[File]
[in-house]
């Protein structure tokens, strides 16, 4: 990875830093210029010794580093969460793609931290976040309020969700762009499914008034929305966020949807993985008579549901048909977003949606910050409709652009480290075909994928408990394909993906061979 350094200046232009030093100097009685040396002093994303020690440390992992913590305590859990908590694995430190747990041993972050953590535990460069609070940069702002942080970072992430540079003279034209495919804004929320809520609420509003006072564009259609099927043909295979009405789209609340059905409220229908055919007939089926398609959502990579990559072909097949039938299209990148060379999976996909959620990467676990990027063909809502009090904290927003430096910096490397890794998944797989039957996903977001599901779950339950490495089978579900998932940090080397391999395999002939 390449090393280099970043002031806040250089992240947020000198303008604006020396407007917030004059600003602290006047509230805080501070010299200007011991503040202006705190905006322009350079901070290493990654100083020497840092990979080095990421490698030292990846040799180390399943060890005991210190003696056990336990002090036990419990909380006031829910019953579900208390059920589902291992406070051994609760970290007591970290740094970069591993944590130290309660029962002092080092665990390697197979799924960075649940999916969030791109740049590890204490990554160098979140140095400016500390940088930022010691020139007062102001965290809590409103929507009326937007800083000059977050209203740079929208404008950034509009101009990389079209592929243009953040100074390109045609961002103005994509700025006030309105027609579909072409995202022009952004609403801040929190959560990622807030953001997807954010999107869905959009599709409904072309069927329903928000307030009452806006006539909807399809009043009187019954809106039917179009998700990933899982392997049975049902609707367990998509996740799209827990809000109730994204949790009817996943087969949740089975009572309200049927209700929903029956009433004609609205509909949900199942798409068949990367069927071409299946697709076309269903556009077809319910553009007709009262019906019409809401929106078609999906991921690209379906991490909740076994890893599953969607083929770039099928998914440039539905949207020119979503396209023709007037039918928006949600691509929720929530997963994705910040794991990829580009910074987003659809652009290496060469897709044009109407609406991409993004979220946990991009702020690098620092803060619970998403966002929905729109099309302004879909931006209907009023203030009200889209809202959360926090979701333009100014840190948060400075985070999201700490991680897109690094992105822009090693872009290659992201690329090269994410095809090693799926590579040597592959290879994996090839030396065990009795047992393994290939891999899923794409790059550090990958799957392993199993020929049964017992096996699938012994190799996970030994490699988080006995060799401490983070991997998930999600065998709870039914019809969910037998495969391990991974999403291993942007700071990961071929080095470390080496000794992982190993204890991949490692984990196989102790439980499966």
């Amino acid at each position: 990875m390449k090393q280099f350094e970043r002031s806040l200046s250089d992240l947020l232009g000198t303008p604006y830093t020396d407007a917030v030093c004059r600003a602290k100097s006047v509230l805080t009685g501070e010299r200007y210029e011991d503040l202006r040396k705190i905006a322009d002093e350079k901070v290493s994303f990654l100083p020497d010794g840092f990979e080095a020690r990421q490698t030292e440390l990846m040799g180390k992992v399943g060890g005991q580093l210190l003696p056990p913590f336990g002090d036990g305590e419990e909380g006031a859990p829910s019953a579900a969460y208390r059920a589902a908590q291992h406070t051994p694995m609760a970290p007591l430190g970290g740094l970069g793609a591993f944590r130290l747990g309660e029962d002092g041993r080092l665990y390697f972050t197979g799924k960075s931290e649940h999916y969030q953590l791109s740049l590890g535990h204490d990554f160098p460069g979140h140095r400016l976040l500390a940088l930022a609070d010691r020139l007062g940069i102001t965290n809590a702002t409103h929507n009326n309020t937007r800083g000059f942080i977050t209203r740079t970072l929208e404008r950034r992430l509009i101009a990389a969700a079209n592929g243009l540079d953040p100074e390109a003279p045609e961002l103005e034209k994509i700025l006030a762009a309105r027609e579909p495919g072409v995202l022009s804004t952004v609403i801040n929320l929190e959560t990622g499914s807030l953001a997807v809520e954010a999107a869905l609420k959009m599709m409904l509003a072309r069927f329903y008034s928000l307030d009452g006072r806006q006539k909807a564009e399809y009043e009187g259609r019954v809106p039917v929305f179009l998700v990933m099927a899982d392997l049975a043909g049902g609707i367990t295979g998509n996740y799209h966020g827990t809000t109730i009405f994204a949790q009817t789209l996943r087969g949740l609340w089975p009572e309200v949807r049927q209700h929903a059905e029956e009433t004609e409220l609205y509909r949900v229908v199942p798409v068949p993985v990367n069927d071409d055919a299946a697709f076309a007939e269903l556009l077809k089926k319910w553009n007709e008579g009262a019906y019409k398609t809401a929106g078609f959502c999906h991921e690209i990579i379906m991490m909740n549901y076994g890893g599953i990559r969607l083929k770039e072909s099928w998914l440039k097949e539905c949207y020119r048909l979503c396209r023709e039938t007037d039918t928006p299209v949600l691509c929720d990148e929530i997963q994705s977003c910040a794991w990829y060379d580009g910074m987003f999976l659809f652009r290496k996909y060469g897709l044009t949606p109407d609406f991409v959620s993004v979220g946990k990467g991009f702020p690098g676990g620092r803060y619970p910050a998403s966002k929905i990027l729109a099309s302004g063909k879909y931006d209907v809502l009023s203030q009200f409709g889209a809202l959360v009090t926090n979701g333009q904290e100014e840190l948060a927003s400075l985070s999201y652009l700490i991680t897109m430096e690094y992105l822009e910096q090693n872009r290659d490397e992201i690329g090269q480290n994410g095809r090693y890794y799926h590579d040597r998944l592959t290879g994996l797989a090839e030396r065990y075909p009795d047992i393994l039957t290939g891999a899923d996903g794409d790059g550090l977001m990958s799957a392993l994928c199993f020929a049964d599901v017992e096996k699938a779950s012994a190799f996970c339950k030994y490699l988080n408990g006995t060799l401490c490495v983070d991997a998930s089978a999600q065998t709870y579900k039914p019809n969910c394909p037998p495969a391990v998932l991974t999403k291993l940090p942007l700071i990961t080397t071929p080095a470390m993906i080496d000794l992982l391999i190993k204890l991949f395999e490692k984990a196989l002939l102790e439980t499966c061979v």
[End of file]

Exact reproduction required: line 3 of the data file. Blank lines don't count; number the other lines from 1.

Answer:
């Amino acid at each position: 990875m390449k090393q280099f350094e970043r002031s806040l200046s250089d992240l947020l232009g000198t303008p604006y830093t020396d407007a917030v030093c004059r600003a602290k100097s006047v509230l805080t009685g501070e010299r200007y210029e011991d503040l202006r040396k705190i905006a322009d002093e350079k901070v290493s994303f990654l100083p020497d010794g840092f990979e080095a020690r990421q490698t030292e440390l990846m040799g180390k992992v399943g060890g005991q580093l210190l003696p056990p913590f336990g002090d036990g305590e419990e909380g006031a859990p829910s019953a579900a969460y208390r059920a589902a908590q291992h406070t051994p694995m609760a970290p007591l430190g970290g740094l970069g793609a591993f944590r130290l747990g309660e029962d002092g041993r080092l665990y390697f972050t197979g799924k960075s931290e649940h999916y969030q953590l791109s740049l590890g535990h204490d990554f160098p460069g979140h140095r400016l976040l500390a940088l930022a609070d010691r020139l007062g940069i102001t965290n809590a702002t409103h929507n009326n309020t937007r800083g000059f942080i977050t209203r740079t970072l929208e404008r950034r992430l509009i101009a990389a969700a079209n592929g243009l540079d953040p100074e390109a003279p045609e961002l103005e034209k994509i700025l006030a762009a309105r027609e579909p495919g072409v995202l022009s804004t952004v609403i801040n929320l929190e959560t990622g499914s807030l953001a997807v809520e954010a999107a869905l609420k959009m599709m409904l509003a072309r069927f329903y008034s928000l307030d009452g006072r806006q006539k909807a564009e399809y009043e009187g259609r019954v809106p039917v929305f179009l998700v990933m099927a899982d392997l049975a043909g049902g609707i367990t295979g998509n996740y799209h966020g827990t809000t109730i009405f994204a949790q009817t789209l996943r087969g949740l609340w089975p009572e309200v949807r049927q209700h929903a059905e029956e009433t004609e409220l609205y509909r949900v229908v199942p798409v068949p993985v990367n069927d071409d055919a299946a697709f076309a007939e269903l556009l077809k089926k319910w553009n007709e008579g009262a019906y019409k398609t809401a929106g078609f959502c999906h991921e690209i990579i379906m991490m909740n549901y076994g890893g599953i990559r969607l083929k770039e072909s099928w998914l440039k097949e539905c949207y020119r048909l979503c396209r023709e039938t007037d039918t928006p299209v949600l691509c929720d990148e929530i997963q994705s977003c910040a794991w990829y060379d580009g910074m987003f999976l659809f652009r290496k996909y060469g897709l044009t949606p109407d609406f991409v959620s993004v979220g946990k990467g991009f702020p690098g676990g620092r803060y619970p910050a998403s966002k929905i990027l729109a099309s302004g063909k879909y931006d209907v809502l009023s203030q009200f409709g889209a809202l959360v009090t926090n979701g333009q904290e100014e840190l948060a927003s400075l985070s999201y652009l700490i991680t897109m430096e690094y992105l822009e910096q090693n872009r290659d490397e992201i690329g090269q480290n994410g095809r090693y890794y799926h590579d040597r998944l592959t290879g994996l797989a090839e030396r065990y075909p009795d047992i393994l039957t290939g891999a899923d996903g794409d790059g550090l977001m990958s799957a392993l994928c199993f020929a049964d599901v017992e096996k699938a779950s012994a190799f996970c339950k030994y490699l988080n408990g006995t060799l401490c490495v983070d991997a998930s089978a999600q065998t709870y579900k039914p019809n969910c394909p037998p495969a391990v998932l991974t999403k291993l940090p942007l700071i990961t080397t071929p080095a470390m993906i080496d000794l992982l391999i190993k204890l991949f395999e490692k984990a196989l002939l102790e439980t499966c061979v």